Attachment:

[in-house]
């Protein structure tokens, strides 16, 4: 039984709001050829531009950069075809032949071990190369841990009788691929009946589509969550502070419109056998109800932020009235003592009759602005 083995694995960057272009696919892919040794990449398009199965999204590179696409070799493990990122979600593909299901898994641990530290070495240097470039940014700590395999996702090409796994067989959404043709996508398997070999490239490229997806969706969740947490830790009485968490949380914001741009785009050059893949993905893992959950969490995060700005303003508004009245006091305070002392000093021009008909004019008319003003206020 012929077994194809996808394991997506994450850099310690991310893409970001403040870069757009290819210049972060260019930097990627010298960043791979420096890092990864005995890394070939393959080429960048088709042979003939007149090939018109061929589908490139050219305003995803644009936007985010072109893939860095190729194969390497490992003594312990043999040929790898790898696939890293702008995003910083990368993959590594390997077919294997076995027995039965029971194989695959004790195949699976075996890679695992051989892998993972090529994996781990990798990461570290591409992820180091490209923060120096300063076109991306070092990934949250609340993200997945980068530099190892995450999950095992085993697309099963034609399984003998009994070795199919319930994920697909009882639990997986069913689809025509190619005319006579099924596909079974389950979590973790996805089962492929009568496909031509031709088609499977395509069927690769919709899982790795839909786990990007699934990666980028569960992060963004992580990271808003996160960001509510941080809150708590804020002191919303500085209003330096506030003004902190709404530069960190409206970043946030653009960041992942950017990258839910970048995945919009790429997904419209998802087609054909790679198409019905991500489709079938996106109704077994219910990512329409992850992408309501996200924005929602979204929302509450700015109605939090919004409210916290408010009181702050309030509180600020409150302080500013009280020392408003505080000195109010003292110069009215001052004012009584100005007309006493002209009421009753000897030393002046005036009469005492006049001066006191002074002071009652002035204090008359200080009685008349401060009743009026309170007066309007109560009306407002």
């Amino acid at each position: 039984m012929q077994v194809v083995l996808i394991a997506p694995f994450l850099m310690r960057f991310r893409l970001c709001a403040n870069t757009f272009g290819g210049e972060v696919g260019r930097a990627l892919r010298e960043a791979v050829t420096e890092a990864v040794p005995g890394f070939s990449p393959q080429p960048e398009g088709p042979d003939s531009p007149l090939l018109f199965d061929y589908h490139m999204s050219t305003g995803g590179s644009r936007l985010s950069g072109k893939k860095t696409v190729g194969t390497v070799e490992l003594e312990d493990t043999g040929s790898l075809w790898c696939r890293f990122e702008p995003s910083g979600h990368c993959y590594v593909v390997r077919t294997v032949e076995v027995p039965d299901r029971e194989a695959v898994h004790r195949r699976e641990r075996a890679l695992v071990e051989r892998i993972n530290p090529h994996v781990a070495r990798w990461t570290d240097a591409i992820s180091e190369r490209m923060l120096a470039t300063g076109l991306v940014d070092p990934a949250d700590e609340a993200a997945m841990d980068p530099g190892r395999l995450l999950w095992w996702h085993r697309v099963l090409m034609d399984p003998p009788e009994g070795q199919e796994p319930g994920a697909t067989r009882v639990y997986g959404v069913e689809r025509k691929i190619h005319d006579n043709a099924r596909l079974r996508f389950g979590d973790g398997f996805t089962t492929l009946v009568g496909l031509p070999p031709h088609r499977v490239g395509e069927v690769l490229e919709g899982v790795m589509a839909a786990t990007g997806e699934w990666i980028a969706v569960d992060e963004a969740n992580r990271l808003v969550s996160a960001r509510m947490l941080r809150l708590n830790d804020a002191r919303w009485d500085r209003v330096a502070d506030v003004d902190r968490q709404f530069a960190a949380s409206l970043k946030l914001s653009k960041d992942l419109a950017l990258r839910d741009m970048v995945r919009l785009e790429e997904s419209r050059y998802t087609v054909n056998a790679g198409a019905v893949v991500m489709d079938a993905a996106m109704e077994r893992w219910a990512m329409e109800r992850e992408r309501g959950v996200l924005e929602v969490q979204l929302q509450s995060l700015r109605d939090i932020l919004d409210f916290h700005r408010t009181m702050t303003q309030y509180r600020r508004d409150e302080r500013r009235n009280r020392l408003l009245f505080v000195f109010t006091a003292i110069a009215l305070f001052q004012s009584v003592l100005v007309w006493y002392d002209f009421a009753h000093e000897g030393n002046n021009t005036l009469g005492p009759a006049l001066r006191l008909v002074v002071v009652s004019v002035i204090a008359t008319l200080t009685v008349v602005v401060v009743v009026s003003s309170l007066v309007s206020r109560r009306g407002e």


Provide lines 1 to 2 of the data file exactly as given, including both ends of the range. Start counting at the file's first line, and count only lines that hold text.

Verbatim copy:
[in-house]
């Protein structure tokens, strides 16, 4: 039984709001050829531009950069075809032949071990190369841990009788691929009946589509969550502070419109056998109800932020009235003592009759602005 083995694995960057272009696919892919040794990449398009199965999204590179696409070799493990990122979600593909299901898994641990530290070495240097470039940014700590395999996702090409796994067989959404043709996508398997070999490239490229997806969706969740947490830790009485968490949380914001741009785009050059893949993905893992959950969490995060700005303003508004009245006091305070002392000093021009008909004019008319003003206020 012929077994194809996808394991997506994450850099310690991310893409970001403040870069757009290819210049972060260019930097990627010298960043791979420096890092990864005995890394070939393959080429960048088709042979003939007149090939018109061929589908490139050219305003995803644009936007985010072109893939860095190729194969390497490992003594312990043999040929790898790898696939890293702008995003910083990368993959590594390997077919294997076995027995039965029971194989695959004790195949699976075996890679695992051989892998993972090529994996781990990798990461570290591409992820180091490209923060120096300063076109991306070092990934949250609340993200997945980068530099190892995450999950095992085993697309099963034609399984003998009994070795199919319930994920697909009882639990997986069913689809025509190619005319006579099924596909079974389950979590973790996805089962492929009568496909031509031709088609499977395509069927690769919709899982790795839909786990990007699934990666980028569960992060963004992580990271808003996160960001509510941080809150708590804020002191919303500085209003330096506030003004902190709404530069960190409206970043946030653009960041992942950017990258839910970048995945919009790429997904419209998802087609054909790679198409019905991500489709079938996106109704077994219910990512329409992850992408309501996200924005929602979204929302509450700015109605939090919004409210916290408010009181702050309030509180600020409150302080500013009280020392408003505080000195109010003292110069009215001052004012009584100005007309006493002209009421009753000897030393002046005036009469005492006049001066006191002074002071009652002035204090008359200080009685008349401060009743009026309170007066309007109560009306407002």